Effect of social isolation on CB1 and D2 receptor and fatty acid amide hydrolase expression in rats

Daniel Thomas Malone, C S Kearn, Lily Chongue, K Mackie, David Taylor

Research output: Contribution to journalArticleResearchpeer-review

53 Citations (Scopus)


Rearing rats in isolation has been shown to produce behavioral and neurochemical alterations similar to those observed in psychoses such as schizophrenia. Also, a dysregulation in both the endocannabinoid and dopaminergic systems has been implicated in schizophrenia. The aim of this study was to determine if there are differences in CB(1) receptor and fatty acid amide hydrolase (FAAH) protein expression, as well as D(2) dopamine receptor expression in different brain regions in rats reared in different environmental conditions. Twenty-one-day-old male Sprague-Dawley rats were either reared in individual cages (isolated rats) or in group cages of six per cage (group-housed rats) for 8 weeks. Quantitative fluorescence immunohistochemistry was performed on brain slices using antibodies specific to the CB(1) or D(2) receptor, or the enzyme FAAH. Raising rats in isolation led to a significant decrease in CB(1) receptor expression in the caudate putamen and the amygdala, a significant increase in FAAH expression in the caudate putamen and the nucleus accumbens core and shell, and no significant change in D(2) receptor expression in any region studied. These results indicate that the endocannabinoid system is altered in an animal model of aspects of psychosis. This implies that rearing rats under different housing conditions may provide new insight into the role of the endocannabinoid system in the development of psychoses.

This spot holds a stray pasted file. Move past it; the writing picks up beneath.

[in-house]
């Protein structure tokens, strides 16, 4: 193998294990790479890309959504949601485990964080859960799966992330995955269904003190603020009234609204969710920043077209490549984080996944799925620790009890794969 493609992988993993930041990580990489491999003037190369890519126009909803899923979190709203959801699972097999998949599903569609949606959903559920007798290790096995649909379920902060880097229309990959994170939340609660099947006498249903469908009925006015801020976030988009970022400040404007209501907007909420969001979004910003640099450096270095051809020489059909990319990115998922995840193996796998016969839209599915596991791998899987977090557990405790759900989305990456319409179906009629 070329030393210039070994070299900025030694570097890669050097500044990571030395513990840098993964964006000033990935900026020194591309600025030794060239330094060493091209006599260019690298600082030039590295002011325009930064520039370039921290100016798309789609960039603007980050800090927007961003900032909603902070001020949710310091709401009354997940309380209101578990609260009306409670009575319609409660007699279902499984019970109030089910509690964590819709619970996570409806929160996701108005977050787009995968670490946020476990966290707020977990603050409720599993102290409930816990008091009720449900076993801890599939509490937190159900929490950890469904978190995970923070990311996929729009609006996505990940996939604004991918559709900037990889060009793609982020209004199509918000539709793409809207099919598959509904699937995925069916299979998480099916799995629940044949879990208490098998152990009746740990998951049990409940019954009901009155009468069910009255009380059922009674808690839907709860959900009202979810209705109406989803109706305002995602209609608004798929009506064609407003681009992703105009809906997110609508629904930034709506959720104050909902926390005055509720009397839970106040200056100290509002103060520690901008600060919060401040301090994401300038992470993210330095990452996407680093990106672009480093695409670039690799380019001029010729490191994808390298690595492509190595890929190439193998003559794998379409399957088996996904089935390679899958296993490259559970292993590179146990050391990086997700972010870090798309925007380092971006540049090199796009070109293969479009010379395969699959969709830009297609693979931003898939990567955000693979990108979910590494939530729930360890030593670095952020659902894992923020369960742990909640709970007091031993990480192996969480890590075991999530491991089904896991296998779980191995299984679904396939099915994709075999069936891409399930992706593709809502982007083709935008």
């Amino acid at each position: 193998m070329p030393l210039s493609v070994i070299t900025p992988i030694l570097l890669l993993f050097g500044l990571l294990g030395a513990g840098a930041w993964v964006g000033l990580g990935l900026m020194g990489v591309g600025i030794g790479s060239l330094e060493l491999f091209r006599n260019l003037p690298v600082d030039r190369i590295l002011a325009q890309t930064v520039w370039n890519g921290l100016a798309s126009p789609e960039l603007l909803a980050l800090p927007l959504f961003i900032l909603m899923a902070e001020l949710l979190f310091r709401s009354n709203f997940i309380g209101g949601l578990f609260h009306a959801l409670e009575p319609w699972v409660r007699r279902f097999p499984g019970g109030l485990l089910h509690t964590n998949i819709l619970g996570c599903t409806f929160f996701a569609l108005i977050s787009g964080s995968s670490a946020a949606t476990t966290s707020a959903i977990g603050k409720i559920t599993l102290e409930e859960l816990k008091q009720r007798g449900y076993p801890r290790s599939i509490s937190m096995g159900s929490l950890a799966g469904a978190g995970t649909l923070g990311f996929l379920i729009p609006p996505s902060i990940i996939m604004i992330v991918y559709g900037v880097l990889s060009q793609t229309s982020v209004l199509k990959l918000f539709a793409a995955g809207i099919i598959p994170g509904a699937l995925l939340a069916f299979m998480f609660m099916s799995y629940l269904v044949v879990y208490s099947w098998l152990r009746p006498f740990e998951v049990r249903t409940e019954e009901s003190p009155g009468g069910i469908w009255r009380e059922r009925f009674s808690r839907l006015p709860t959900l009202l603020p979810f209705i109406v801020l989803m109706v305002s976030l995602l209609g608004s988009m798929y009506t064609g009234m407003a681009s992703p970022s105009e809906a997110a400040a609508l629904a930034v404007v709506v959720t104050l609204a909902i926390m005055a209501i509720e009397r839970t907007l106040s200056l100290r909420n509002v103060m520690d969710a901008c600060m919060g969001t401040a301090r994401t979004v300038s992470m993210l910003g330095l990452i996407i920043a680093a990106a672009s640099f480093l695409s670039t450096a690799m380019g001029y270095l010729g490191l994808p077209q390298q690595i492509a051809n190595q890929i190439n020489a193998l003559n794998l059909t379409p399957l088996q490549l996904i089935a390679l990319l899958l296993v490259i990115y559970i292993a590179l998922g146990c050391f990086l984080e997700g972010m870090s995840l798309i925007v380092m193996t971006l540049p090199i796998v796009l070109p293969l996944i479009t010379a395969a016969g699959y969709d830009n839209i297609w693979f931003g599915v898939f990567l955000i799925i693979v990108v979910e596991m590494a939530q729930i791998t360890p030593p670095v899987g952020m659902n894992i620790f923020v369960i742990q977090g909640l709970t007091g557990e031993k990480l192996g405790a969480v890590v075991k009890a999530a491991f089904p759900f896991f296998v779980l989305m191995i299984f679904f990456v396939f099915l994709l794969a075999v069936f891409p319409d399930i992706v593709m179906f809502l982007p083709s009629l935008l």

Original languageEnglish
Pages (from-to)265 - 272
Number of pages8
Publication statusPublished - 2008

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